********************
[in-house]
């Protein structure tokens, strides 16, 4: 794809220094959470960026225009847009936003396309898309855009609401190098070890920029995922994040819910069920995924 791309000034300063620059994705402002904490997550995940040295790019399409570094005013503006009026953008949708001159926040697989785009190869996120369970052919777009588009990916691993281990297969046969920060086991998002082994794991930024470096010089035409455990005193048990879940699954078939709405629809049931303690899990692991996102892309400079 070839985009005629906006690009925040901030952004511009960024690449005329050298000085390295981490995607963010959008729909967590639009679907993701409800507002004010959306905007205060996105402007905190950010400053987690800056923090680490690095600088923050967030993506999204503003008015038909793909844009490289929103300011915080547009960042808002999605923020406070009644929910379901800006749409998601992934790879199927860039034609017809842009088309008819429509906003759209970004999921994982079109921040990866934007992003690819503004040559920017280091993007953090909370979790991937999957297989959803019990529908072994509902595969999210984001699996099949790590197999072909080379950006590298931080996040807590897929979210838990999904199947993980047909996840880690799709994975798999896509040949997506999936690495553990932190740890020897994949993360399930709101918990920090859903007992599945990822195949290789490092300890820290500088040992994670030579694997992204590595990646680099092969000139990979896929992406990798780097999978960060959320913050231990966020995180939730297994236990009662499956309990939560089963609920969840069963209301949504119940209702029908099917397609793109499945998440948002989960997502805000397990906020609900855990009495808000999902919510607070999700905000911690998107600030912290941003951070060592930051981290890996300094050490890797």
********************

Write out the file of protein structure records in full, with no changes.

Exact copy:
[in-house]
């Protein structure tokens, strides 16, 4: 794809220094959470960026225009847009936003396309898309855009609401190098070890920029995922994040819910069920995924 791309000034300063620059994705402002904490997550995940040295790019399409570094005013503006009026953008949708001159926040697989785009190869996120369970052919777009588009990916691993281990297969046969920060086991998002082994794991930024470096010089035409455990005193048990879940699954078939709405629809049931303690899990692991996102892309400079 070839985009005629906006690009925040901030952004511009960024690449005329050298000085390295981490995607963010959008729909967590639009679907993701409800507002004010959306905007205060996105402007905190950010400053987690800056923090680490690095600088923050967030993506999204503003008015038909793909844009490289929103300011915080547009960042808002999605923020406070009644929910379901800006749409998601992934790879199927860039034609017809842009088309008819429509906003759209970004999921994982079109921040990866934007992003690819503004040559920017280091993007953090909370979790991937999957297989959803019990529908072994509902595969999210984001699996099949790590197999072909080379950006590298931080996040807590897929979210838990999904199947993980047909996840880690799709994975798999896509040949997506999936690495553990932190740890020897994949993360399930709101918990920090859903007992599945990822195949290789490092300890820290500088040992994670030579694997992204590595990646680099092969000139990979896929992406990798780097999978960060959320913050231990966020995180939730297994236990009662499956309990939560089963609920969840069963209301949504119940209702029908099917397609793109499945998440948002989960997502805000397990906020609900855990009495808000999902919510607070999700905000911690998107600030912290941003951070060592930051981290890996300094050490890797």